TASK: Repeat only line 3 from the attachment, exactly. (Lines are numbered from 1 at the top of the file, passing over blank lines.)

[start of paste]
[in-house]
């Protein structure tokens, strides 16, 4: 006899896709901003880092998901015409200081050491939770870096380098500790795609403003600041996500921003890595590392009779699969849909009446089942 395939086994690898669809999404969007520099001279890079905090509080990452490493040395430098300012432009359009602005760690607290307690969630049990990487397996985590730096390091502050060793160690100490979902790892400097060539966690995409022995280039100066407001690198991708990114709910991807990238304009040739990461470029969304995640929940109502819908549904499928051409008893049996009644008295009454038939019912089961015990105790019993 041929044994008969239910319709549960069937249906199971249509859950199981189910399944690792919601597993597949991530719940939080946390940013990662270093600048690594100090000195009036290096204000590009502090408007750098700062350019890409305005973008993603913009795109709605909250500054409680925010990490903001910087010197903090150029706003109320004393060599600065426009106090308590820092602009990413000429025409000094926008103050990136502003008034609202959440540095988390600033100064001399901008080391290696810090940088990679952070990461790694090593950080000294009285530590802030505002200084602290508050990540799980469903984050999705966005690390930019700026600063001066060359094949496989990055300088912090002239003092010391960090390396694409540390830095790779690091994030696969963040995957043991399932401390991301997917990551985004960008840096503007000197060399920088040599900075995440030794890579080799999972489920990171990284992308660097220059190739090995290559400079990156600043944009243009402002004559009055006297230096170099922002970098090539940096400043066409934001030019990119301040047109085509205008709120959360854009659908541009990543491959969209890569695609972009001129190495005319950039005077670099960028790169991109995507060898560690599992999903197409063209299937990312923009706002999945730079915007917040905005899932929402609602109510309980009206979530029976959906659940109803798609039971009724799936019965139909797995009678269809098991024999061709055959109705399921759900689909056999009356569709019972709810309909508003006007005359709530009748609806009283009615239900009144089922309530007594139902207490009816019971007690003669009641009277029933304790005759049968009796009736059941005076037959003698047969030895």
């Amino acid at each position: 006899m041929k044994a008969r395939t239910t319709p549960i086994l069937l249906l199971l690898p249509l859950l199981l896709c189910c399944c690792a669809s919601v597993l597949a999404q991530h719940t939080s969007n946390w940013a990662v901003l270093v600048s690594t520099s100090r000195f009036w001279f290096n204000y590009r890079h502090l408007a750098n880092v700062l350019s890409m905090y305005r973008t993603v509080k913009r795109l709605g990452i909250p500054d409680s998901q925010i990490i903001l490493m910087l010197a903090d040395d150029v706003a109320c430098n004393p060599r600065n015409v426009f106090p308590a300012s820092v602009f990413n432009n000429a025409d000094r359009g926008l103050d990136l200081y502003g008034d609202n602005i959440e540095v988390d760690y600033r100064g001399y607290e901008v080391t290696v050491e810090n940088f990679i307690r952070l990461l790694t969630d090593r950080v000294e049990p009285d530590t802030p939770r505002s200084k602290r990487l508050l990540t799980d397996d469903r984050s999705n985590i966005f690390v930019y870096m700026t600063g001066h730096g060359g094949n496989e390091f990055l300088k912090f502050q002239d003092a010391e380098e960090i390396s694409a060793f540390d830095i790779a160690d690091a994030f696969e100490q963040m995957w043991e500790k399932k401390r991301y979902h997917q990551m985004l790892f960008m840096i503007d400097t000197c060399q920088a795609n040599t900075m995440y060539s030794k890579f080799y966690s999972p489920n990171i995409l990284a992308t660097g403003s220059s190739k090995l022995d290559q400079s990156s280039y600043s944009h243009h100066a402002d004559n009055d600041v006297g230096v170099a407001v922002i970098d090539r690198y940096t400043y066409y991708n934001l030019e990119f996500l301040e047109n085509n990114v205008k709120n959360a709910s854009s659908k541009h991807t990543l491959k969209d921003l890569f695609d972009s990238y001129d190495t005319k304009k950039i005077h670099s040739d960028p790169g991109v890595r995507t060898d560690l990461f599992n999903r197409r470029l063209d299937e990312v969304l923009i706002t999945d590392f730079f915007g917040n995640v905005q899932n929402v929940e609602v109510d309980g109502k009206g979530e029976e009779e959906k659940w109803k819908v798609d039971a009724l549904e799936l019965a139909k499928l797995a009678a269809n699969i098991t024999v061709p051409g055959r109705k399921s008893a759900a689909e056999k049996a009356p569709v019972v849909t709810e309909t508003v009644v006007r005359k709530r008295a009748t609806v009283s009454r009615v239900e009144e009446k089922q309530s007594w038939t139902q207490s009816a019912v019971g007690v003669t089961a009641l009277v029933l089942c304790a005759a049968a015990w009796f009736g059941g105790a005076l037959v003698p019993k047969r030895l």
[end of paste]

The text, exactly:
């Amino acid at each position: 006899m041929k044994a008969r395939t239910t319709p549960i086994l069937l249906l199971l690898p249509l859950l199981l896709c189910c399944c690792a669809s919601v597993l597949a999404q991530h719940t939080s969007n946390w940013a990662v901003l270093v600048s690594t520099s100090r000195f009036w001279f290096n204000y590009r890079h502090l408007a750098n880092v700062l350019s890409m905090y305005r973008t993603v509080k913009r795109l709605g990452i909250p500054d409680s998901q925010i990490i903001l490493m910087l010197a903090d040395d150029v706003a109320c430098n004393p060599r600065n015409v426009f106090p308590a300012s820092v602009f990413n432009n000429a025409d000094r359009g926008l103050d990136l200081y502003g008034d609202n602005i959440e540095v988390d760690y600033r100064g001399y607290e901008v080391t290696v050491e810090n940088f990679i307690r952070l990461l790694t969630d090593r950080v000294e049990p009285d530590t802030p939770r505002s200084k602290r990487l508050l990540t799980d397996d469903r984050s999705n985590i966005f690390v930019y870096m700026t600063g001066h730096g060359g094949n496989e390091f990055l300088k912090f502050q002239d003092a010391e380098e960090i390396s694409a060793f540390d830095i790779a160690d690091a994030f696969e100490q963040m995957w043991e500790k399932k401390r991301y979902h997917q990551m985004l790892f960008m840096i503007d400097t000197c060399q920088a795609n040599t900075m995440y060539s030794k890579f080799y966690s999972p489920n990171i995409l990284a992308t660097g403003s220059s190739k090995l022995d290559q400079s990156s280039y600043s944009h243009h100066a402002d004559n009055d600041v006297g230096v170099a407001v922002i970098d090539r690198y940096t400043y066409y991708n934001l030019e990119f996500l301040e047109n085509n990114v205008k709120n959360a709910s854009s659908k541009h991807t990543l491959k969209d921003l890569f695609d972009s990238y001129d190495t005319k304009k950039i005077h670099s040739d960028p790169g991109v890595r995507t060898d560690l990461f599992n999903r197409r470029l063209d299937e990312v969304l923009i706002t999945d590392f730079f915007g917040n995640v905005q899932n929402v929940e609602v109510d309980g109502k009206g979530e029976e009779e959906k659940w109803k819908v798609d039971a009724l549904e799936l019965a139909k499928l797995a009678a269809n699969i098991t024999v061709p051409g055959r109705k399921s008893a759900a689909e056999k049996a009356p569709v019972v849909t709810e309909t508003v009644v006007r005359k709530r008295a009748t609806v009283s009454r009615v239900e009144e009446k089922q309530s007594w038939t139902q207490s009816a019912v019971g007690v003669t089961a009641l009277v029933l089942c304790a005759a049968a015990w009796f009736g059941g105790a005076l037959v003698p019993k047969r030895l």